If you think your city could have a secret lair below ground fit for a mega-villain, well, you’re getting close. There's a system of underground tunnels in Dallas called the Dallas Pedestrian Network, it was a project spearheaded by an international city planner, Vincent Ponte, in the late 1960s. The intention was to create a system where your average employee could show up to work, eat lunch, attend a Maverick’s game, and have a late-night dinner all without ever seeing the light of day.

The architect wanted to help workers escape the sweltering Texas summer heat and enjoy the convenience of modern-day life in the comforts of air-conditioning while relieving downtown congestion at the street level.

And that it did. The reality was that these tunnels took a lot of the street traffic away and ultimately made Dallas appear like an abandoned ghost town. But “ghostly” and uninviting wasn’t exactly the look the city was going for.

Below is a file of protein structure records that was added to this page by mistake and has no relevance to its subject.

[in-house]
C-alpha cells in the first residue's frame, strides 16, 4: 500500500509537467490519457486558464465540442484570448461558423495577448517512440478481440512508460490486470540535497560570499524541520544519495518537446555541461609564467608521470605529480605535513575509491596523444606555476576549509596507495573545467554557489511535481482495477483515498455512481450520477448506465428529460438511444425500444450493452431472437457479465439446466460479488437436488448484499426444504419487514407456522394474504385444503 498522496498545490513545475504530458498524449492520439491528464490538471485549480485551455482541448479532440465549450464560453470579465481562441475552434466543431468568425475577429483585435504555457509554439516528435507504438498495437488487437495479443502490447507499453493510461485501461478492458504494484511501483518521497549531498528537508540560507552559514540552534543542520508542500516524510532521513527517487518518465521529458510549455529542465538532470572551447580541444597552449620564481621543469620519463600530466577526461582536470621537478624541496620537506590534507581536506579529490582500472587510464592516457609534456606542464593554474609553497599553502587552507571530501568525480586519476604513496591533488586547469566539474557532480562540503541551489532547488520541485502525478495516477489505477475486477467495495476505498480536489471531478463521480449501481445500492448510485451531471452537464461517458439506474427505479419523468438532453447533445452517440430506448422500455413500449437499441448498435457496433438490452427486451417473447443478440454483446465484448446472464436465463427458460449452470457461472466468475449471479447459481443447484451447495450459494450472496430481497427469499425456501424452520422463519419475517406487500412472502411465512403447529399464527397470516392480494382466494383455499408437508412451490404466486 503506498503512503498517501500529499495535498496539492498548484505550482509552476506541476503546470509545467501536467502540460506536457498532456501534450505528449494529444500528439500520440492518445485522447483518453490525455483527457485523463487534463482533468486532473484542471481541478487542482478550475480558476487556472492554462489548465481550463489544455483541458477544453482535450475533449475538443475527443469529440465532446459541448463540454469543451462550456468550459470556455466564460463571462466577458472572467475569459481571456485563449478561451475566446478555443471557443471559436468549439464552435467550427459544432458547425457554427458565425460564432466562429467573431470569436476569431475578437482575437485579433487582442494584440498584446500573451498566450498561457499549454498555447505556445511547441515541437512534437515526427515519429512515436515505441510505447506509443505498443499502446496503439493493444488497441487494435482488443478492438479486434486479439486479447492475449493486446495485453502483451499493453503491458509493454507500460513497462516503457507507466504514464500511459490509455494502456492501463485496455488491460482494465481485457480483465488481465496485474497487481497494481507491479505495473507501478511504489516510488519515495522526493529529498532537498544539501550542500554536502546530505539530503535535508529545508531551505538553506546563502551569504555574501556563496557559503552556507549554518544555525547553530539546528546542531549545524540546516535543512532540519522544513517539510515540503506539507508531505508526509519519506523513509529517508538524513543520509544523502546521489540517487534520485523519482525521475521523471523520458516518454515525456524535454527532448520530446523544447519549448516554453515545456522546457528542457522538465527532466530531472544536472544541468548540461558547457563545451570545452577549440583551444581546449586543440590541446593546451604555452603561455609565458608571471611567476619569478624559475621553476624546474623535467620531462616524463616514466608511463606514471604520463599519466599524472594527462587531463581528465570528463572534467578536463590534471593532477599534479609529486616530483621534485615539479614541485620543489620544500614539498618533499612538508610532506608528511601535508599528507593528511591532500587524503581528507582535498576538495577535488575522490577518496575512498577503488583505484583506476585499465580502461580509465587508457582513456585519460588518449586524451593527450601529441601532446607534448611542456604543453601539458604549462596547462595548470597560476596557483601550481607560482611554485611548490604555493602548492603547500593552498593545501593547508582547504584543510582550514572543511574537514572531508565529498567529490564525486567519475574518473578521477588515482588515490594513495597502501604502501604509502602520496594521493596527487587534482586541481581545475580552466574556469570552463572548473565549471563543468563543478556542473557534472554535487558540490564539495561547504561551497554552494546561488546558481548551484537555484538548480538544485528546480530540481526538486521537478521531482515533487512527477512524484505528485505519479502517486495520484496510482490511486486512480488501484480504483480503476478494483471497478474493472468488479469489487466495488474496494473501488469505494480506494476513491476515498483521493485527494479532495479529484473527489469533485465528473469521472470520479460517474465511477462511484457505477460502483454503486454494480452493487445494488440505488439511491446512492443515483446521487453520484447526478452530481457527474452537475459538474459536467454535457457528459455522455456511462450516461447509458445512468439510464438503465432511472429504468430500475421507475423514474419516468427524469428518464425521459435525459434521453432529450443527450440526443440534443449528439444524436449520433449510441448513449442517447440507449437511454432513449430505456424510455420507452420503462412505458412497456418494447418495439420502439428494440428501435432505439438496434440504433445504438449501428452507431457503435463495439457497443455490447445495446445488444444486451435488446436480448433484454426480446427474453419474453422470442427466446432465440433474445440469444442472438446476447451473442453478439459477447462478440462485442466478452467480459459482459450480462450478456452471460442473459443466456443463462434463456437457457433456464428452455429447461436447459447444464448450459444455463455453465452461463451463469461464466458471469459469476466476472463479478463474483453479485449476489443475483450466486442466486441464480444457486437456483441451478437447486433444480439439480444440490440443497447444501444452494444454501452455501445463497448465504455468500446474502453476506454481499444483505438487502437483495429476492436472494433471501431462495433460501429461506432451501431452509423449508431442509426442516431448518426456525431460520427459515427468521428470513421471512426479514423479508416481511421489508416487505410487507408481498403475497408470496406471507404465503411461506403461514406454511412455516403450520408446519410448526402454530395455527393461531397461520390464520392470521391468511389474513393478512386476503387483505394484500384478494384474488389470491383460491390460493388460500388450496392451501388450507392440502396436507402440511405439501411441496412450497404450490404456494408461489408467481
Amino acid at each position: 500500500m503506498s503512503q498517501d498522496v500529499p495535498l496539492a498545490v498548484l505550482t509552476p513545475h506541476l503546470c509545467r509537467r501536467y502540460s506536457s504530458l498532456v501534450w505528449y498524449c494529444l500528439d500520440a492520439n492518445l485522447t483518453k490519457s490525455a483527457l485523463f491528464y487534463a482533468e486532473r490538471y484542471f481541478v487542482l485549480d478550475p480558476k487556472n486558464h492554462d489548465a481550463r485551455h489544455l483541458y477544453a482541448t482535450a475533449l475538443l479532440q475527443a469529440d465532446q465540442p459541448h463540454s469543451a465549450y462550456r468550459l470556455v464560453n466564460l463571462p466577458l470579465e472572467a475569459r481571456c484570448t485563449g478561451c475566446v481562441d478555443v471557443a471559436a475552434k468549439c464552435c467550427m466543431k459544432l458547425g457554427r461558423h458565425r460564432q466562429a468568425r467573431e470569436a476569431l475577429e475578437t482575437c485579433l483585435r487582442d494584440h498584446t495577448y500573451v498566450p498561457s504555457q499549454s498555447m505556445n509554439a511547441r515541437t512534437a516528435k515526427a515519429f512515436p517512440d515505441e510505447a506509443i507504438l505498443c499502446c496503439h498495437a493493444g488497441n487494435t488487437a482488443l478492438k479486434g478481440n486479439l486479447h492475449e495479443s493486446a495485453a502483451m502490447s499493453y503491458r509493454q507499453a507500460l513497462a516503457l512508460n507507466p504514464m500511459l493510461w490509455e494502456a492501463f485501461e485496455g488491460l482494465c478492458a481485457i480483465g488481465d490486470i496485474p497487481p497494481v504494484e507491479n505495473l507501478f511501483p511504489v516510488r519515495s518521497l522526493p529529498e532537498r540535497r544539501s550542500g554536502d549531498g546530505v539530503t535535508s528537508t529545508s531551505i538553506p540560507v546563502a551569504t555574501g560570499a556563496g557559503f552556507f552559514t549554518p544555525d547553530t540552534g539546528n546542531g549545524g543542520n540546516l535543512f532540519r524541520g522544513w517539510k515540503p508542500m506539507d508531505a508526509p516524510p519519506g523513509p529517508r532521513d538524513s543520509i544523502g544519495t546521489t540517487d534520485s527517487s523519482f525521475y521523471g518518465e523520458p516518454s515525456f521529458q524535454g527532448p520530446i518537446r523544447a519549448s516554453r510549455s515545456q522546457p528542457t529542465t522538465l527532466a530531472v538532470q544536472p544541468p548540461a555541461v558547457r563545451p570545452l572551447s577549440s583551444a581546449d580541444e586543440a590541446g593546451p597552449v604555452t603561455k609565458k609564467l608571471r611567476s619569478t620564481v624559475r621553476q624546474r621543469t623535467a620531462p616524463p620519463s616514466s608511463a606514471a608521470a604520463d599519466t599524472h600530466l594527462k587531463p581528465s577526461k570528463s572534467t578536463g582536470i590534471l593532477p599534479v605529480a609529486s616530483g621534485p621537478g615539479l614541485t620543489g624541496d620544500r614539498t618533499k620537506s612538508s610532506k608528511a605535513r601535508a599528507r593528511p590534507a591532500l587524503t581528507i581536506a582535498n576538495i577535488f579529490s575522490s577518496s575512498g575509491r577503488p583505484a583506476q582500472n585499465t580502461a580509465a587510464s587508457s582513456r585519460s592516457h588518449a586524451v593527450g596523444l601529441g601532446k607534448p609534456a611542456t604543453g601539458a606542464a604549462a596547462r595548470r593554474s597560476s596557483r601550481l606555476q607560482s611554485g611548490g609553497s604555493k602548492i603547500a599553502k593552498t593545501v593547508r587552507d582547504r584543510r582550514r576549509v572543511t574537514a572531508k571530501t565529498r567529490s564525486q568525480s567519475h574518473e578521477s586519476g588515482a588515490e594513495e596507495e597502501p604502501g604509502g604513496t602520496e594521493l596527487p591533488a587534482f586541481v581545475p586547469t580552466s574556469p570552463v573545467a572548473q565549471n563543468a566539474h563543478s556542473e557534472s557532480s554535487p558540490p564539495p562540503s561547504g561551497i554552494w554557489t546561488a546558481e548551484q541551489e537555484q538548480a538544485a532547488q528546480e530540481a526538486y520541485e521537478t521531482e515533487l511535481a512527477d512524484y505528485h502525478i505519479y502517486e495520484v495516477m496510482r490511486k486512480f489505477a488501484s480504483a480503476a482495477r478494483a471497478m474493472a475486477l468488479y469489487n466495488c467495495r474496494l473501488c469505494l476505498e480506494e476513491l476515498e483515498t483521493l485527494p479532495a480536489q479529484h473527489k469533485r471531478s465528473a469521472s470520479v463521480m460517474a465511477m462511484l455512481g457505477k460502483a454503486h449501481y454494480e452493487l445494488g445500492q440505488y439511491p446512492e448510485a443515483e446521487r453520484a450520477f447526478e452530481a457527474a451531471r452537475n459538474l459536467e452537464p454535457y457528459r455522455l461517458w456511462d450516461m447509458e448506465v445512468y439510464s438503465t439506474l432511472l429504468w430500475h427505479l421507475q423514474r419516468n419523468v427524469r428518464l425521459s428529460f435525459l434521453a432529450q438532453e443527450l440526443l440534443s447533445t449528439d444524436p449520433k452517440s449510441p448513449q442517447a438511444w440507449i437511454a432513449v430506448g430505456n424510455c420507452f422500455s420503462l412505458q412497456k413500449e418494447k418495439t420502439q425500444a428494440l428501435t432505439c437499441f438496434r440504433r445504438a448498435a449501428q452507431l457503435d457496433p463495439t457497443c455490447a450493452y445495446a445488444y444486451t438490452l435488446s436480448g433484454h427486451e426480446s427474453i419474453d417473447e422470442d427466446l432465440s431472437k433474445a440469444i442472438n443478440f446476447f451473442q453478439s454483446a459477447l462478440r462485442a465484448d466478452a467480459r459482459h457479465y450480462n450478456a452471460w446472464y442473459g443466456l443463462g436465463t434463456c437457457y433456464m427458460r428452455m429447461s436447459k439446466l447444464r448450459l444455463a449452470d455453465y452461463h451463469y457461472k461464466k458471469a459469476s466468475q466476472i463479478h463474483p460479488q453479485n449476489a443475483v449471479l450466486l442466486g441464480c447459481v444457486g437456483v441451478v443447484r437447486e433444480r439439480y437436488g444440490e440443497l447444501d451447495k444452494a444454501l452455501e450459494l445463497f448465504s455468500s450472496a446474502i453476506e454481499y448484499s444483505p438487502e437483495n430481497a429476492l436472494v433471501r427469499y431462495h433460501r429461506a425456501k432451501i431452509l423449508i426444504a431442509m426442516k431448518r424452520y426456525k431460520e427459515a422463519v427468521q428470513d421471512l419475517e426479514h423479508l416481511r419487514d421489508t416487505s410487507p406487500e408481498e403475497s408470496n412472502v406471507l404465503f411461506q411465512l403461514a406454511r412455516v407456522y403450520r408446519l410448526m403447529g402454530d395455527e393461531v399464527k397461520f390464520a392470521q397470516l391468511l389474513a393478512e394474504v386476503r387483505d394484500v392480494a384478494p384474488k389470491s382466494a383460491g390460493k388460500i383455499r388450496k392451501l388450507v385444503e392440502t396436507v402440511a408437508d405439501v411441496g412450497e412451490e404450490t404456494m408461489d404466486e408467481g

It's primarily considered a fail from recent city leaders including Laura Miller, Mayor of Dallas in 2004, who reportedly joked about bringing in a dump truck and “filling the tunnel entrances up with concrete,” according to The Dallas Morning News.

The tunnels, as they're known by locals, connect over 36 city blocks and extend to over two miles underneath the heart of Dallas.

These half-mysterious, half-creepy tunnels connect major landmarks such as the Winspear Opera House, Dallas Holocaust Museum, Kay Bailey Hutchison Convention Center, Dallas World Aquarium, and the Dallas Farmers Market.

The underground tunnels and sky bridges are home to restaurants, boutiques, dry cleaners, florists, drugstores, dental offices, coffee bars, and much more.

The entrances are hidden in plain sight. Some aren’t even marked so you kind of have to know what you’re looking for!

The major entrances are located at Thanks-Giving Square, Renaissance Tower, One Main Place and Bank of America Plaza.

Add this to your local adventures bucket list. When you explore this underground city, you just might find yourself some hidden treasure.

Dallas Pedestrian Network

Price: Free

Address: Under the heart of Dallas

Why You Need To Go: To explore a mostly-unknown underground culture.


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